Google Panda is one of the major changes incorporated in the search engine ranking algorithm to filter out the websites with poor quality content from the search results. Initially introduced in February 2011, it gets updated from time to time.
With every Panda refresh, there is a possibility that previously hit sites may get escaped if they have improved their content and made the required changes, or there can also be instances where the sites that managed to escape then can get caught now.
Google recently released Panda v 4.0 on 21 May 2014. Before Matt Cutts actually confirmed the change via Twitter about the Panda hit, there had been widespread speculation about it but none could find out the exact update.
On asking how long it actually took Panda 4.0 to fully roll out, Matt Cutts tweeted:
“Panda 4.0 actually rolled out a bit faster than usual–it didn’t take 10 days to fully roll out.”
It is indeed interesting to check how Panda 4.0 affected sites across industries and categories. Here are a few findings about this update:
Recovering from the Panda update: The hard way
There is a wide set of changes that you will need to make to your websites to recover from the Panda 4.0 update viz. removing low-quality, duplicate or thin content, making major changes in on-page seo, eliminating over-optimization and doorway pages, remove canonicalization issues, restructuring internal linking and navigation, and in some cases, you may even require redesigning the website.
Effect on forums
The update affected a large number of forums, including large and small niche online discussion boards. The forums that were able to remove thin content, user-generated spam and low-quality pages managed to recover from Panda 4.0.
Effect of removing or noindexing the thin content
If your site is hit by Panda, you should readily audit your content. If you find thin or duplicate content on your website, remove it or get it no indexed. In short, you just need to make sure that Google has your right content indexed. In the recent Panda hit, a site that had more than 30M pages indexed and had serious content issues got hit by Panda resulting in the loss of about half of the original organic traffic. On the other hand, the site that managed to noindex its thin content pages, recovered during the update.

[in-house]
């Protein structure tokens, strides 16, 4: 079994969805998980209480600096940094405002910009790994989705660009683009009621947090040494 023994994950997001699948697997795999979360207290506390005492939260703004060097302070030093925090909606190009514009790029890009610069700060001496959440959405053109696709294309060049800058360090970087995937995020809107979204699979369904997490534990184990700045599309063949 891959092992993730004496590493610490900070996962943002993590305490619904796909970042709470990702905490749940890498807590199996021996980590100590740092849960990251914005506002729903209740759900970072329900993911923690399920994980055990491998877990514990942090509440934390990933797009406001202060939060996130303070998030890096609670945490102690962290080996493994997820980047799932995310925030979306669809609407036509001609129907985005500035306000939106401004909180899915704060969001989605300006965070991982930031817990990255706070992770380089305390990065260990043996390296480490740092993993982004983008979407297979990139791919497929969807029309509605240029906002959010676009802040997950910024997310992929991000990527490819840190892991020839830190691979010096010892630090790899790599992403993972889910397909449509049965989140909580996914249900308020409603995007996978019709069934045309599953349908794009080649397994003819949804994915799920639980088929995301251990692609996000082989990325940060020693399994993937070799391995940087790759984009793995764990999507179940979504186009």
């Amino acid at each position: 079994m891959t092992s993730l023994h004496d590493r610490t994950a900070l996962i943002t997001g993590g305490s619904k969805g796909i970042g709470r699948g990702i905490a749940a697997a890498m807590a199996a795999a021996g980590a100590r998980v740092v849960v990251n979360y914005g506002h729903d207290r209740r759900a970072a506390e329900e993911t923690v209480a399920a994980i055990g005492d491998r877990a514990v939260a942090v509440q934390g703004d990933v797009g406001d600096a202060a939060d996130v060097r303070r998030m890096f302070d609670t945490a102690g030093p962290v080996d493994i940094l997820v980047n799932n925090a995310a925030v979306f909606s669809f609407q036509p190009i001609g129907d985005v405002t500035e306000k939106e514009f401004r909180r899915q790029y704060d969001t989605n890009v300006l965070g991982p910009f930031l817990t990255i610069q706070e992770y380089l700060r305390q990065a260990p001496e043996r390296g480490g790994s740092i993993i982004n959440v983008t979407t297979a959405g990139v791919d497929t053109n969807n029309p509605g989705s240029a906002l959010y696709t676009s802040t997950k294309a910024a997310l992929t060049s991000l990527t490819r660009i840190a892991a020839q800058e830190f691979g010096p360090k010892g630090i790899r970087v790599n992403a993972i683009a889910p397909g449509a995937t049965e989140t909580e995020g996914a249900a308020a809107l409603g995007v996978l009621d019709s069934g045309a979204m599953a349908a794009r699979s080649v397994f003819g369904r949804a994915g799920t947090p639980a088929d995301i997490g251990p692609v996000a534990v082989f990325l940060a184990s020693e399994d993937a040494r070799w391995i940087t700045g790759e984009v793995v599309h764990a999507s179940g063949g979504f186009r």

The sites that had been consuming syndicated content at various stages got hit by Panda resulting in a serious drop in organic traffic. Either the canonical tags were not properly placed or the content was not linking back to the original content on the third-party websites.
Effect on press release websites
This time Panda has hit even the top press release websites, including PRWeb, BusinessWire, PR Newswire and PRLog. PRNewswire dropped approximately 63% ,while PRWeb showed a major drop of about 71%.
Some websites have links and ads that lead the visitor to weird and risky sites that start auto-downloading software and other types of files. This makes users double clicking the back button to return to Google’s search results page. When they do this, it sends bad signals to Google about your site and content. Also, there are chances that people might report your site to Google or other organizations. Panda is bound to engagement, which is ultimately bound to users. If you will disappoint users, they will come back to ruin you.
Coming to the end, it was enthralling to analyze the effects of Panda 4.0. It truly recognized the efforts of websites that managed to improve the quality and usability of their content; and at the same time, attacked the spammed websites.
Take it or not! If you really want to go up the charts, don’t try to play with Google or it will hammer you with one of its updates. Always remember that fresh, relevant and engaging content is always going to help and however hard it might be, Panda recovery is possible.